The mosque opened temporarily in August for Ramadan, and unlike the controversial Ground Zero cultural center, received very little attention. The Turkish cultural center also escaped the scrutiny of the Bay People, the Sheepshead Bay organization that has feverishly protested a proposed mosque on Voorhies Avenue.
Wednesday, September 29, 2010
The developers behind Park51, the Islamic cultural center and mosque two blocks from Ground Zero, have been conspicuously low-key about the project. But they've finally given us a slightly better sense of what they're planning, with the release of 3 renderings: one exterior shot and two interiors. All in all, the images suggest a highly contemporary visual aesthetic, dominated by an outer shell that could best be termed web-like or exoskeletal. The architectural firm is Soma.
Monday, September 20, 2010
National and local Muslim leaders held a one-day summit on Park 51 Monday, voicing support for the proposed mosque and Islamic community center. The group released a statement, saying its signatories "stand for the constitutional right of Muslims, and Americans of all faiths, to build houses of worship anywhere in our nation as allowed by local laws and regulations."
Monday, September 13, 2010
Friday, September 10, 2010
By Stephen Nessen : Reporter, WNYC News
The issue of whether or not there should be an Islamic cultural center and mosque two blocks from the site of the World Trade Center is one of the most politically contentious issues of this election season. The opinions of New York's public figures run the gamut from strong support to solid opposition.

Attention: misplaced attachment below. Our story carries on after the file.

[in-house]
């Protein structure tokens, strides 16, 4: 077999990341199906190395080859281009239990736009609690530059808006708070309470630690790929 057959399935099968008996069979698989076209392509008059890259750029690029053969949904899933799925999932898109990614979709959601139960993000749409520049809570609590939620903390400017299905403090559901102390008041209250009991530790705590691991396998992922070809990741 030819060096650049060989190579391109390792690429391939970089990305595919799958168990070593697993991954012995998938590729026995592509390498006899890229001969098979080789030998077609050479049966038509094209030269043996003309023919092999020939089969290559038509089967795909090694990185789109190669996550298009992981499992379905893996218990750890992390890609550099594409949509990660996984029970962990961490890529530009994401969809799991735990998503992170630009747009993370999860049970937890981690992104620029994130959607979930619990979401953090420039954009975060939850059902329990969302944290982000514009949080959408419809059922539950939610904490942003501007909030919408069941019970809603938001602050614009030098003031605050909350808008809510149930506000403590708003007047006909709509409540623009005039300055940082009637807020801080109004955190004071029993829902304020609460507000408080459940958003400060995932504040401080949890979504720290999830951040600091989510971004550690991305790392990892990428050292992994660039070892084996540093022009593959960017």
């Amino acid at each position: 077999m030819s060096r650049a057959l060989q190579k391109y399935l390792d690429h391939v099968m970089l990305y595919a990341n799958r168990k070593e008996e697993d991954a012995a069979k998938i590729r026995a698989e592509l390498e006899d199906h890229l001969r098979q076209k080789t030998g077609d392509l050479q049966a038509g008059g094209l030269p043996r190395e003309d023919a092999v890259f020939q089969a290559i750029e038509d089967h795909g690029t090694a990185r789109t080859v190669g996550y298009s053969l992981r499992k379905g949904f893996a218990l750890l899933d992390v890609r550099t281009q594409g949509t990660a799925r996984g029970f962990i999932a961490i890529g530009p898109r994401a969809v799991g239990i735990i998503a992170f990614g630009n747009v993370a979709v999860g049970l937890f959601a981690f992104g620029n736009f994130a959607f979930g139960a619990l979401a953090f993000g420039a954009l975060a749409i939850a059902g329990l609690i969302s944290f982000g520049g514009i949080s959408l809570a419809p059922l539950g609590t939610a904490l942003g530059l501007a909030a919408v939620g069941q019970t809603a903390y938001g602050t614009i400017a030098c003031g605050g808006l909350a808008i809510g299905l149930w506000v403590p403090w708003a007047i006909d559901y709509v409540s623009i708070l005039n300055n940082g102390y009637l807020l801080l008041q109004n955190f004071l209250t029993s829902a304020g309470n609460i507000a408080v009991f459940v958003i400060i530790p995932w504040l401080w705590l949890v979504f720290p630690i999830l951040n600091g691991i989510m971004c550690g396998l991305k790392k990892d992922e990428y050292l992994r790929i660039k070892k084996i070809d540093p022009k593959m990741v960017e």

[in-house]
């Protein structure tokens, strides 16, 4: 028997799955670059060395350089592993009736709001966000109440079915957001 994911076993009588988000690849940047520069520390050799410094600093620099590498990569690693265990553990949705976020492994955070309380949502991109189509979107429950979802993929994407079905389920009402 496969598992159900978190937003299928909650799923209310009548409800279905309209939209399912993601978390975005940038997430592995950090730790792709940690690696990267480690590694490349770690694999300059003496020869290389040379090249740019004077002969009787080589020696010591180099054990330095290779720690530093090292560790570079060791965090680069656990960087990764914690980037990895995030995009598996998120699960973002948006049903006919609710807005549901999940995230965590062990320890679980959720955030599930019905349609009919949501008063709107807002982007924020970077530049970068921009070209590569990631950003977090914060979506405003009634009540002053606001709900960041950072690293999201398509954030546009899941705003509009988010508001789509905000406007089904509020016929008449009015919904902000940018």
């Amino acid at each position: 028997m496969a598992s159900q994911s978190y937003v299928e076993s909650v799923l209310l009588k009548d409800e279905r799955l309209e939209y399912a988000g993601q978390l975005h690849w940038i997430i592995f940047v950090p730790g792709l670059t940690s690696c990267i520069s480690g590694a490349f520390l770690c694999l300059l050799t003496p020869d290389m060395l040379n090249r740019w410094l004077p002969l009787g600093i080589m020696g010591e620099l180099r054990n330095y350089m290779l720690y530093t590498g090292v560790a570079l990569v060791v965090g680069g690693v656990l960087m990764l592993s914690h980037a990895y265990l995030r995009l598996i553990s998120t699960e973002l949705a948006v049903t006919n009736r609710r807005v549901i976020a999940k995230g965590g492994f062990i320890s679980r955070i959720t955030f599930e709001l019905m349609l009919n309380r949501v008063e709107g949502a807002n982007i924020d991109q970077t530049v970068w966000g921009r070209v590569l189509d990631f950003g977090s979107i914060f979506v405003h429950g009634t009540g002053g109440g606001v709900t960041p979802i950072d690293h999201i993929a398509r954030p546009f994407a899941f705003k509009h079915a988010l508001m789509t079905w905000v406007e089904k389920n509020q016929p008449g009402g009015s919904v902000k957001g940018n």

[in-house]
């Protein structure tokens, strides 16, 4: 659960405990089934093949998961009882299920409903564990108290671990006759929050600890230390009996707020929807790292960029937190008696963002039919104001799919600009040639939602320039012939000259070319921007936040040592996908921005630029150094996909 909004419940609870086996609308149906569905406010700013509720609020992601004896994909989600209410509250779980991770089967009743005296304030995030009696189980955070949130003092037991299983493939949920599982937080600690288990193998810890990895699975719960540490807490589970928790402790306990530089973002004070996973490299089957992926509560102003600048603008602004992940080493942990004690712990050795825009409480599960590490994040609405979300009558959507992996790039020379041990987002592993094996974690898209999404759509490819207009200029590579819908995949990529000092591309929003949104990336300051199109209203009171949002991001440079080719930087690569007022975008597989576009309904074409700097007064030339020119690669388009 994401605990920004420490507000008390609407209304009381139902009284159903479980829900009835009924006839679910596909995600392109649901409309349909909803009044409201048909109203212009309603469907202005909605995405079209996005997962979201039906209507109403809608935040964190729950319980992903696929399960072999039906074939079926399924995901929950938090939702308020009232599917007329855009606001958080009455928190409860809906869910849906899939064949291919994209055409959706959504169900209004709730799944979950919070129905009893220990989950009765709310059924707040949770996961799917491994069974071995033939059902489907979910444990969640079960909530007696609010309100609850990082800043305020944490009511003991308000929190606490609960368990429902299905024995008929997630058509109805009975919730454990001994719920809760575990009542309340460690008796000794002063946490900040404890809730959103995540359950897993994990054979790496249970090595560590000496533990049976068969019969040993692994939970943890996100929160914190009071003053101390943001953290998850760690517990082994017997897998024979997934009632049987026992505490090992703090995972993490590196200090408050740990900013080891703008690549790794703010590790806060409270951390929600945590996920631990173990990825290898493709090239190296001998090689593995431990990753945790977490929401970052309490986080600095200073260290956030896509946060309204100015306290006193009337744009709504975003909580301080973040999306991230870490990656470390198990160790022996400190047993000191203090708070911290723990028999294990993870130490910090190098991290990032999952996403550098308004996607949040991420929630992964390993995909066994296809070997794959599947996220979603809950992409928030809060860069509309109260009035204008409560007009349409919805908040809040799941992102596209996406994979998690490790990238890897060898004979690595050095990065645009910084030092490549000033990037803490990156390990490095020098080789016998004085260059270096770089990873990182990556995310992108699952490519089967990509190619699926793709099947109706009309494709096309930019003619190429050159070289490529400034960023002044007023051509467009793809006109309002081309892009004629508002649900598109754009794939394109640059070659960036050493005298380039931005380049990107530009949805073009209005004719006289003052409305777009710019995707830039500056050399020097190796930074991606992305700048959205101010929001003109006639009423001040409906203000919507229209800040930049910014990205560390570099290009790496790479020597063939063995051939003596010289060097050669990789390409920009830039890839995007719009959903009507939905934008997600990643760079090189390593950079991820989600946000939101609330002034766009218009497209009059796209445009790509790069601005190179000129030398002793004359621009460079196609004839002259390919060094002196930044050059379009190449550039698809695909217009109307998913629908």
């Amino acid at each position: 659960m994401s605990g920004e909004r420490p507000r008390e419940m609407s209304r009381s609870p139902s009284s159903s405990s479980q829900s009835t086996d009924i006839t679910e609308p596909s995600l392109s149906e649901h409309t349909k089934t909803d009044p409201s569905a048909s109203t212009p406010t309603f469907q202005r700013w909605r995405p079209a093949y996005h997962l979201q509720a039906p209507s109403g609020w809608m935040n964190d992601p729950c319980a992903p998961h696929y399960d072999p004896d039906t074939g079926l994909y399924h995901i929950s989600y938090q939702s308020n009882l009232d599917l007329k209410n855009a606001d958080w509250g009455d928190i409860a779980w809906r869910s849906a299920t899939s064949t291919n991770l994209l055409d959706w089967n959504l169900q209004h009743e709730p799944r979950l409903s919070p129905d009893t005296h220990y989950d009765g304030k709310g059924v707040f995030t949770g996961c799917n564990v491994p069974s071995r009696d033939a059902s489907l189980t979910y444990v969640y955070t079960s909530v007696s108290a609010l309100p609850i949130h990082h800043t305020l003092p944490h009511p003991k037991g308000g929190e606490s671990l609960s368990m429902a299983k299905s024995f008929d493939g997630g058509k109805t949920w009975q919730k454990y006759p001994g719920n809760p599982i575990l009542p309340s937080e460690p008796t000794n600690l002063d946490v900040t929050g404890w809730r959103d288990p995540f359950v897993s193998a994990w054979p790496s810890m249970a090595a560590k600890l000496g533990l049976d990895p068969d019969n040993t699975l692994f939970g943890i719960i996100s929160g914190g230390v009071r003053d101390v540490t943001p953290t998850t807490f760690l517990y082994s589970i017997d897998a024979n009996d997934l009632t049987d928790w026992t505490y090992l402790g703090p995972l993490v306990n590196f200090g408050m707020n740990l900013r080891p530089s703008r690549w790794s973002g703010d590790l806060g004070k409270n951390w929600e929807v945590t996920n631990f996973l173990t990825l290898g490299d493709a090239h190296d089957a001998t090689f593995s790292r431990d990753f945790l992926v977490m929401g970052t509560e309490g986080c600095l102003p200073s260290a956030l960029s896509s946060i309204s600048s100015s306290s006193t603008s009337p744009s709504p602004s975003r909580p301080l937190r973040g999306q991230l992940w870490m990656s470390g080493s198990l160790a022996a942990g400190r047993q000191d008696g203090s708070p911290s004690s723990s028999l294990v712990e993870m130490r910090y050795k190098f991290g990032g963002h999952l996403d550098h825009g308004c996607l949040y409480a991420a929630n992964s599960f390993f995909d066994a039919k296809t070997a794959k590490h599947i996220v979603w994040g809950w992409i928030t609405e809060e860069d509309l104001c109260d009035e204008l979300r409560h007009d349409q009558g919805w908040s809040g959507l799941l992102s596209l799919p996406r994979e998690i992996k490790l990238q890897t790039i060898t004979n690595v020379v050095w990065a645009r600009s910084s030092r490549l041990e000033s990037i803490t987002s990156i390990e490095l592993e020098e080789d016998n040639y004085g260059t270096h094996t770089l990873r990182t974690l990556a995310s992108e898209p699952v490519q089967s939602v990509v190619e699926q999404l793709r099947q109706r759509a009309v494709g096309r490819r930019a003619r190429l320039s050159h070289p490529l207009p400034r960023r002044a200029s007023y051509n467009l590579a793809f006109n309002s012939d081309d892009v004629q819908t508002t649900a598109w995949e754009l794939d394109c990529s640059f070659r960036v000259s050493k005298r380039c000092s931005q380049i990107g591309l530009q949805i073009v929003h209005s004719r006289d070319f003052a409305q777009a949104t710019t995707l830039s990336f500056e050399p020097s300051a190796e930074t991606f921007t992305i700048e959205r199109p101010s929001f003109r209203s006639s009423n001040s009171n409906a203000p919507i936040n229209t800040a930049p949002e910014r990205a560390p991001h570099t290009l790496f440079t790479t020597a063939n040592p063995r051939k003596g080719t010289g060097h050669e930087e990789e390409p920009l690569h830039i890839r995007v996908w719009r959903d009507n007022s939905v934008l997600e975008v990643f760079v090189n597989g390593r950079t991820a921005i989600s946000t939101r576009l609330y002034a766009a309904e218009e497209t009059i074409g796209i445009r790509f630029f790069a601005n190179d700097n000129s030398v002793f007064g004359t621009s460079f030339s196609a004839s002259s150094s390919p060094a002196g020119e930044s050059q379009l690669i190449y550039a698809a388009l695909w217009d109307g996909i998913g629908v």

Thursday, September 09, 2010
Both supporters and opponents of the proposed Islamic cultural center and mosque near Ground Zero plan to take to the streets this weekend as Saturday marks the ninth anniversary of the World Trade Center attacks.
The proposed development, known as Park51, has brought about significant controversy in New York City and across the country.
Thursday, September 09, 2010
This summer, city-backed plans to build an interfaith community center and mosque two blocks away from Ground Zero sparked an international debate. Although there are nuances to the arguments, one side clearly feels that building a mosque near the site of the September 11th attacks is an affront to the victims; on the other hand, supporters say that there is no reason to block the plans, beyond simple “Islamophobia.”
Wednesday, September 01, 2010
A group known as the Majlis Ash-Shura of Metropolitan New York, aka the Islamic Leadership Council, braved the furious heat (remember, observant Muslims aren't even drinking water these days) and the questions of a sizable press contingent as they tried to reframe the story of the planned Islamic cultural center and mosque near Ground Zero.